Levelling the playing field for independent music companies and their artists across Europe
European performance income & US repertoire
IMPALA has set up a working group to look after the question of European performance income and repertoire from countries with no domestic right such as the USA.
A decision in the European courts (C 265/19 Recorded Artists Actors Performers Ltd v Phonographic Performance (Ireland) Ltd) has created a strange anomaly that we expect to be fixed promptly by the EU as it could have significant consequences.
It is important to bear in mind the following:
This decision only relates to Ireland and Irish law for now. All other societies should continue to follow their national position already in place unless/until national legislation changes.
The European court said it was obliged to reach the conclusion because of the way the EU directive is drafted, but expressly acknowledged that this legislation could be changed.
EU legislation as now interpreted by the courts is currently incompatible with international copyright law and should be changed.
We estimate that 125m euros per annum are at stake – that is what we calculate would be transferred out of Europe away from European performers and labels to the USA alone each year. In addition, there is the question of the past – Sound Exchange has already launched litigation for the future and the past in France.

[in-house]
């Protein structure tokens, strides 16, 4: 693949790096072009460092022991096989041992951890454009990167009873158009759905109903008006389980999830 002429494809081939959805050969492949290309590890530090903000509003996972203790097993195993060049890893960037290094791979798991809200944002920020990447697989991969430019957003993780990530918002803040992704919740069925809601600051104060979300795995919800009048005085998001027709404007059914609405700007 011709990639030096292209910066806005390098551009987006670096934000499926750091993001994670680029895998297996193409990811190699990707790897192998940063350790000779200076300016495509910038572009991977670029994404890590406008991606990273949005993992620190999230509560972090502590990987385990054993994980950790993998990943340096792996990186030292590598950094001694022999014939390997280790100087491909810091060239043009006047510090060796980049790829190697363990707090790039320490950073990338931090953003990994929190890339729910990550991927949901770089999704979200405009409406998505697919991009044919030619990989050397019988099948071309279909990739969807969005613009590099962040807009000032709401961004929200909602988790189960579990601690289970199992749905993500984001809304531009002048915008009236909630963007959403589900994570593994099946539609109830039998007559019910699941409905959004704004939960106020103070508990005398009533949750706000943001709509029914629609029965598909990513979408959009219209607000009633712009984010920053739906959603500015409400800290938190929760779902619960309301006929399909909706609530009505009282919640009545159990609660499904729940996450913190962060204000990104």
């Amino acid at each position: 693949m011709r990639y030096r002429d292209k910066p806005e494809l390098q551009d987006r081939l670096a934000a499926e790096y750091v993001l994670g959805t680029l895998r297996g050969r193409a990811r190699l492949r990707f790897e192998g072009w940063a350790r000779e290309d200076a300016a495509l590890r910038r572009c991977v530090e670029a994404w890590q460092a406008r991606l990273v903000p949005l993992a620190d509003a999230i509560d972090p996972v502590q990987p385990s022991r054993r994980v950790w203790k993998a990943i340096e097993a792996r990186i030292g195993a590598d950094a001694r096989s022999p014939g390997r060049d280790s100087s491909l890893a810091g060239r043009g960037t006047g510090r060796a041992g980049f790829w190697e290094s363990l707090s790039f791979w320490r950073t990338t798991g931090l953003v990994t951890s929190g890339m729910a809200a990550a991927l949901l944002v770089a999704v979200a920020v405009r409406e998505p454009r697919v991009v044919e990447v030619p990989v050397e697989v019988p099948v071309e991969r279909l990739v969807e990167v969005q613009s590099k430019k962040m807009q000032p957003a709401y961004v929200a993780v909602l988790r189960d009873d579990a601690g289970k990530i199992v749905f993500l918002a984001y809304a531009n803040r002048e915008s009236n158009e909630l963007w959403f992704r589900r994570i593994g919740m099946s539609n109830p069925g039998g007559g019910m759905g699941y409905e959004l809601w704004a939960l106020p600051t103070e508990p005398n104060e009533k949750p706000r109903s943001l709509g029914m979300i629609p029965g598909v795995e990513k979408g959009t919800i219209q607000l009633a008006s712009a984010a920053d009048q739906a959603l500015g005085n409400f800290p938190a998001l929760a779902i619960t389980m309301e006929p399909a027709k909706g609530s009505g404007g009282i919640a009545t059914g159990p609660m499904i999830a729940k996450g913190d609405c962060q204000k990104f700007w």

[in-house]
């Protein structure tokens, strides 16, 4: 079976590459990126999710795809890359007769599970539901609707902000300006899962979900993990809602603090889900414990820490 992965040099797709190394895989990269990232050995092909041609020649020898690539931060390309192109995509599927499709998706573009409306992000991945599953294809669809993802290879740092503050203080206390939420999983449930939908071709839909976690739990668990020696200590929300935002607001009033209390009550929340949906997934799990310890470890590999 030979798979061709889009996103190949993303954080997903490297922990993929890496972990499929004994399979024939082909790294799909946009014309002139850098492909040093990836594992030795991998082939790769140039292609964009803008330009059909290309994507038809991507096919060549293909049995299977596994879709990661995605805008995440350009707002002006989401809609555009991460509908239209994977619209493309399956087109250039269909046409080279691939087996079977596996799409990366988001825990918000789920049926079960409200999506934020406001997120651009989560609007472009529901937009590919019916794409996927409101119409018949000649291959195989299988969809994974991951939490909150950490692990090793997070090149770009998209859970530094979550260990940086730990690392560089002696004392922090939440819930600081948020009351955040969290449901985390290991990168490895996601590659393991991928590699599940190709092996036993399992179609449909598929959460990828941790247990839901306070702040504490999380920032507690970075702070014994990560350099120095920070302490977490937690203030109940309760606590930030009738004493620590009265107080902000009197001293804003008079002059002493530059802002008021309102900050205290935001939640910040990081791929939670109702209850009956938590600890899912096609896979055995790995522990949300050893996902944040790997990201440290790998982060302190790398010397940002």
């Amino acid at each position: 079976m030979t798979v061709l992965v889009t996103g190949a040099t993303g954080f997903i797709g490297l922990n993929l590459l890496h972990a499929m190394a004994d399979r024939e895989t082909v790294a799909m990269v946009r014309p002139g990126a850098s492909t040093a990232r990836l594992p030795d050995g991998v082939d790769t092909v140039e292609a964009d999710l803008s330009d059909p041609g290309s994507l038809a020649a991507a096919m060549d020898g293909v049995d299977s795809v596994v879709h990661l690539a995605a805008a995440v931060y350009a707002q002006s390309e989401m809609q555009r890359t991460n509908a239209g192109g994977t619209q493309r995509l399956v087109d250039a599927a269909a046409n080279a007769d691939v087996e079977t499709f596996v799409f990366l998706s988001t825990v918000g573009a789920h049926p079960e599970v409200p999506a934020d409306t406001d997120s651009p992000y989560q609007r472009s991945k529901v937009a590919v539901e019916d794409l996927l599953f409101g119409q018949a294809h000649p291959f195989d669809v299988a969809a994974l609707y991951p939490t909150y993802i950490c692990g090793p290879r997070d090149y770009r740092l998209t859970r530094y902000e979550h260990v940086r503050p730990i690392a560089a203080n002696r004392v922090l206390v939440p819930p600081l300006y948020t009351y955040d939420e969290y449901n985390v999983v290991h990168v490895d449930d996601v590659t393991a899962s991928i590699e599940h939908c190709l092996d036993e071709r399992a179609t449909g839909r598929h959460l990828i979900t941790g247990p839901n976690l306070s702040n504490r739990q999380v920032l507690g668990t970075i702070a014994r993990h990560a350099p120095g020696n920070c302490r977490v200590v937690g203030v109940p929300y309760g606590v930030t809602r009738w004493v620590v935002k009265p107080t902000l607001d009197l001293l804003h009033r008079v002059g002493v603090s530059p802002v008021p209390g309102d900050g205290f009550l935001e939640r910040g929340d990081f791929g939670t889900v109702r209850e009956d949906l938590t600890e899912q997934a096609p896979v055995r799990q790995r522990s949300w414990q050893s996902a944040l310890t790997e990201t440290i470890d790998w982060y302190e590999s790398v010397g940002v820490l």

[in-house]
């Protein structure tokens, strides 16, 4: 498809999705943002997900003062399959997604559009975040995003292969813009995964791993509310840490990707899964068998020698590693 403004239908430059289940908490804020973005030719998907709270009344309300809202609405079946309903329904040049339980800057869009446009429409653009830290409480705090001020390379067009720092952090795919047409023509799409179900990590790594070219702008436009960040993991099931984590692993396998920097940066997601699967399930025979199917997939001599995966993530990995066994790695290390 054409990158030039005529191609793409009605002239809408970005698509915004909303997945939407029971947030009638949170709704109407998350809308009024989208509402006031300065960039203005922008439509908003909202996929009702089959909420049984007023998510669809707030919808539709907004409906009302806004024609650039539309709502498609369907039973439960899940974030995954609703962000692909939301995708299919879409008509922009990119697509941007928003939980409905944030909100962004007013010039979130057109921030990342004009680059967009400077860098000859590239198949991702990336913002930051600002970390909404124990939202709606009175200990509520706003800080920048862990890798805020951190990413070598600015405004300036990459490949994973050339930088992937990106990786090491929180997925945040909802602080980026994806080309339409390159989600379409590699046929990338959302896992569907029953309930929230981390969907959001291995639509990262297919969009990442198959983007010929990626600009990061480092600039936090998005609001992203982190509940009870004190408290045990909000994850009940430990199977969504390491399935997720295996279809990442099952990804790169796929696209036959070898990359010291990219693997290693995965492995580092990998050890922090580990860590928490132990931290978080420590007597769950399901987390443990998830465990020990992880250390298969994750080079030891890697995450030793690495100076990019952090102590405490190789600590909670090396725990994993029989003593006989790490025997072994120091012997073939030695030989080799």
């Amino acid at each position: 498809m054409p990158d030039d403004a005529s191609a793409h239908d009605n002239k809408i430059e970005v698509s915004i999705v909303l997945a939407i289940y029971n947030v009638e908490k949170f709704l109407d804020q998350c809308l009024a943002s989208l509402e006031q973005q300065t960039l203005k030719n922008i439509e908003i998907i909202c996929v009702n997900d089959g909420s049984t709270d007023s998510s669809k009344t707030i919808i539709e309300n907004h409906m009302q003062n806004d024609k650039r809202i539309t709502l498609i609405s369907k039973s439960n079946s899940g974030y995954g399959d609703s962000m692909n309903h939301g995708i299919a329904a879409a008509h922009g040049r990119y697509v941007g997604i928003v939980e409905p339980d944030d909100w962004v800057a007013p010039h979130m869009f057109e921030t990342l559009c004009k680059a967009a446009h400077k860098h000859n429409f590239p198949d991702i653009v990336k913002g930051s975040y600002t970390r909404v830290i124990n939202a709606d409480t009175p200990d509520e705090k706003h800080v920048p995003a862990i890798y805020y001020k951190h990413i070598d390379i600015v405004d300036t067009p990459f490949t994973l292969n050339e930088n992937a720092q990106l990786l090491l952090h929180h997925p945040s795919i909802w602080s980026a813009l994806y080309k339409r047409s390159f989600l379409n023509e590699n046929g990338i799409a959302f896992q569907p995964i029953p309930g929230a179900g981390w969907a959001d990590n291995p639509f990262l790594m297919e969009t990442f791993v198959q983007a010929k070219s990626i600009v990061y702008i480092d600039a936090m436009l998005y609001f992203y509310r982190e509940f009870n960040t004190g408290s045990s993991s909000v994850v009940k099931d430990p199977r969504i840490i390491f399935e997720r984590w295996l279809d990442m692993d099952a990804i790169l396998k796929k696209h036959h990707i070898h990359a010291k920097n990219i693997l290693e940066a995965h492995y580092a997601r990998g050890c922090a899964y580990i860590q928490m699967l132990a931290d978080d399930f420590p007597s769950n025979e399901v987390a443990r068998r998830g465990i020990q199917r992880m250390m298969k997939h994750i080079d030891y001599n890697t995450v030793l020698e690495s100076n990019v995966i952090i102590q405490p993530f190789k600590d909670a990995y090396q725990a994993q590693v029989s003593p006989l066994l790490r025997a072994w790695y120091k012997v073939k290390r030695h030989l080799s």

We would be sceptical that this judgement could result in higher performance revenues in Europe, not least in the current climate. Instead we are concerned it would transfer value away from European producers and performers.
No payments should be made by European societies unless or until national laws is changed.
The very first question is whether or not the EU legislation will be adapted to reflect the original intention and implement international copyright law properly (national freedom to decide about whether to recognise US recordings and other countries which don’t have a domestic right).
Paying out on US recordings without a US domestic right is not going to help the US secure a performance right. It cuts across IMPALA’s efforts to increase rights protection for all with Europe’s trading partners.
This is not just about the financial aspects. It’s also about basic principles and fundamental copyright protections. What we are seeing is the unpicking of settled understanding of an EU directive over many years.
Our overall priority is to increase the level of protection across the board in all countries and reciprocity is a fundamental part of that. Without reciprocity the general level of around the world would be a lot less.
Even China for example had just introduced rights protecting performers and labels.
Our view is that the now apparent hole in the EU legislation will make it more difficult for us to achieve maximum rights for all and it will harm the US’s ability to secure a domestic right. The EU should not agree for example to national treatment in trade negotiations as that would be the worst possible outcome for both American and European labels and performers.
Listen to Jérome Roger here talking about this to Juliana Koranteng in our podcast series 20MinutesWith.